by Nick DeRose
Attend any enterprise technology show or speak to any enterprise technology vendor and much of the conversation will be about OpenStack: open-source software for building private and public clouds. Having engaged in a number of these discussions, I wanted to see firsthand what all the hype was about, and whether the hype lives up to reality.
Think of OpenStack as a cloud operating system akin to Amazon Web Services. It is used by corporations, service providers, VARS, SMBs, global datacenters, and others looking to deploy large-scale cloud deployments leveraging technologies developed by an open source community.
At the OpenStack Summit in Atlanta, I spoke with a wide variety of companies, large and small. What I came away with is that OpenStack has momentum – large enterprises are deploying OpenStack in production (Comcast, Disney) and all the major technology vendors (Red Hat, IBM, HP, Cisco, Dell) are placing huge bets on its success. That being said, it’s still early in the ball game and contributors are addressing several of the barriers to widespread adoption.
OpenStack is a framework and not a product. Its loose framework is divided into multiple components (see picture below) where users choose their desired components. Each component is a project within the OpenStack governance structure. Each project has its own technical road map and leadership.
So is OpenStack becoming a reality? Many VARs and companies told me that their customers are kicking the tires and creating OpenStack proofs of concept (POCs). Now, getting those POCs into production is a different story and it may be 3-5 years before mass adoption takes place. While OpenStack has evolved over time, in my view, a few things need to be addressed before the framework will become mainstream:
Ease of use – While anyone can download OpenStack, most companies will need/want to select a commercial distribution (Red Hat, MetaCloud, etc.) to get it running. Distributions greatly simplify the deployment, but OpenStack still requires significant expertise and effort to install, maintain, and upgrade. Hence, most of today’s deployments are large enterprises who have these resources readily available.
Interoperability – I constantly hear pitches and presentations where the company’s grand vision is to provide a hybrid cloud in which moving data or applications between private and public clouds are relatively seamless. For that to happen, both sides have to be interoperable. Interoperability is a non-trivial challenge. It is widely believed that since OpenStack is an open source community project, then it is standards based, and will provide interoperability and portability (I’m guilty of this belief). However, that isn’t the case…yet. The problem with the current form of OpenStack is that there are no standards, so there are interoperability issues between different OpenStack versions, commercial distributions are replacing certain components with proprietary components, some distributions will only support a specific set of hardware vendors, etc. So to truly have a hybrid cloud, you will have to choose specific service providers, running the risk of vendor lock-in – exactly the problem you were trying to avoid by deploying OpenStack.
Compatibility – As with any open source project with thousands of contributors, and no central governance, compatibility is always an issue. One of my big concerns about OpenStack is what will break when you upgrade to the latest release. Even if you are using a prepackaged solution or going at it alone, there are so many different interdependencies it seems impossible to have a smooth migration between versions. Further, there isn’t a simple support matrix or a simple way to know if your underlying infrastructure can support the latest version. Mirantis is taking a step in the right direction by providing a set of tools that vendors can use to voluntarily self-certify compatibility of their solutions with the upstream OpenStack codebase, but there’s limited partners to date.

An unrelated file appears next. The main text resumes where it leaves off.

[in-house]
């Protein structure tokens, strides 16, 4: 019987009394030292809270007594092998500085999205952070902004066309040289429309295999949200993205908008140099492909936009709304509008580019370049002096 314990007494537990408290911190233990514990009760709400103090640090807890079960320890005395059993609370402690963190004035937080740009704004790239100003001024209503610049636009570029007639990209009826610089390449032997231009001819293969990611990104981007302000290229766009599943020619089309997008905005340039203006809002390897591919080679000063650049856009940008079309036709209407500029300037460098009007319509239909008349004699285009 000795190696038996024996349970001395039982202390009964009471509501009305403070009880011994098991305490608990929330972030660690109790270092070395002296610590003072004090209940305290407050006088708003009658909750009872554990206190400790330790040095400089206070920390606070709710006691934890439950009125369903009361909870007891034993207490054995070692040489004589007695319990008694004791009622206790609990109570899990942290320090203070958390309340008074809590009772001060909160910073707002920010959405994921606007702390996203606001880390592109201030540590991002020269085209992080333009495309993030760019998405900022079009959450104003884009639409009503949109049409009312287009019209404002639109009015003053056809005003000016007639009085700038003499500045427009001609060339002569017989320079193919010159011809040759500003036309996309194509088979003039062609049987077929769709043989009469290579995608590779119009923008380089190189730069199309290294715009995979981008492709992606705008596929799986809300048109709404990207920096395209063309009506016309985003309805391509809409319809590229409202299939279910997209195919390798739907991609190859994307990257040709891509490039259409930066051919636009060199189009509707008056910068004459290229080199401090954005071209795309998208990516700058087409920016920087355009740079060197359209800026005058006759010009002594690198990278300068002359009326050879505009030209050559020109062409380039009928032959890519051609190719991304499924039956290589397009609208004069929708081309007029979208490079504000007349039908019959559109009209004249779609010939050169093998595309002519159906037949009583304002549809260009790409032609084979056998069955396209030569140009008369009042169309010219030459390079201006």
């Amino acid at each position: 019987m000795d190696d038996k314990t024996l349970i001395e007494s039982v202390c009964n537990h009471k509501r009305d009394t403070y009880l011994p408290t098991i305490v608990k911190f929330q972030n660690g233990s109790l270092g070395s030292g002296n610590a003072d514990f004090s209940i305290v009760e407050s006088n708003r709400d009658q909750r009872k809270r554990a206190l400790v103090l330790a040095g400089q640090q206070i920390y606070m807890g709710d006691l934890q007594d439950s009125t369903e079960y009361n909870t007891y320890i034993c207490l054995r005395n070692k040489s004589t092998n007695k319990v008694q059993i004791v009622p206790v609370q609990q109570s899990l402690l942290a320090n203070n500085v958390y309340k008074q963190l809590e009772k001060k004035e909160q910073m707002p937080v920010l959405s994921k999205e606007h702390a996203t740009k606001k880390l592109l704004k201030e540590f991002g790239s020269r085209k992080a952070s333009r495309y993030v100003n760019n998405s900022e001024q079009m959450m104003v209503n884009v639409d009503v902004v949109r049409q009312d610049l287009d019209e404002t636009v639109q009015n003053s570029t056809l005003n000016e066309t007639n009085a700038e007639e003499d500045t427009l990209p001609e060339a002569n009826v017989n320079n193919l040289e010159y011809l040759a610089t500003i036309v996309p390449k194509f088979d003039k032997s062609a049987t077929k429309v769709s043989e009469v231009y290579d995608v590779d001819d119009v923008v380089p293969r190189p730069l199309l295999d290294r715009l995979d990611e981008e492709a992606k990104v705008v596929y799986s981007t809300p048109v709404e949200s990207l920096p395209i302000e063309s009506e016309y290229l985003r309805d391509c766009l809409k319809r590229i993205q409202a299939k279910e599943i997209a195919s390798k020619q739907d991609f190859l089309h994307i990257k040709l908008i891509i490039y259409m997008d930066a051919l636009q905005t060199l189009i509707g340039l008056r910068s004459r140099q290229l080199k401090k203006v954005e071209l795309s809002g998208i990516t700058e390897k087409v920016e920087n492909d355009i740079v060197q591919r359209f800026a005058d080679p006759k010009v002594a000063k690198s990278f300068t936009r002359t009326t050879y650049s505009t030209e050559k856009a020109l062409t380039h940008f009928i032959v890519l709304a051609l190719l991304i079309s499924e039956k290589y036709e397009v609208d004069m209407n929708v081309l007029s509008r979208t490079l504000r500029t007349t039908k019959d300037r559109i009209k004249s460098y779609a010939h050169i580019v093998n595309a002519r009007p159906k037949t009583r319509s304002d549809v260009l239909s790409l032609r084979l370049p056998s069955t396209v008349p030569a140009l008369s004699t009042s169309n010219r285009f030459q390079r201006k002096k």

Expertise – OpenStack is nontrivial, it requires a significant amount of experience. Unfortunately, it isn’t a simple click on an executable file and you’re up and running – like VMware. Even if you have the most talented team, having a successful deployment of OpenStack will most likely require consultancy services (i.e. Mirantis) or an OpenStack distribution (i.e. Red Hat) that makes it easier to deploy within an organization.
But the fact is that with every new release of OpenStack the better it gets.
Like many new technologies, especially in enterprise IT, it takes time to materialize. I believe OpenStack is heading in the right direction but for it to become mainstream it needs to not be so complex and be adopted by companies both big and small. If it doesn’t solve these problems then it will be tough to compete as Amazon AWS is ramping up its enterprise efforts and VMware and Microsoft have both released their own enterprise-focused clouds.
Being a banker, I’m always keen to see what trends are disruptive and if there are companies that could be ripe for acquisition. With all the hype and momentum behind OpenStack, I believe there will be a lot of consolidation in the next few years. Red Hat’s acquisition of Inktank is just the beginning.Nick DeRose is Vice President at GrowthPoint Technology Partners. He can be found on Twitter @nickderose. GrowthPoint Technology Partners is not directly affiliated with OpenStack or any other companies mentioned in this piece. Further, this piece is not to be considered investment advice or research on the named companies.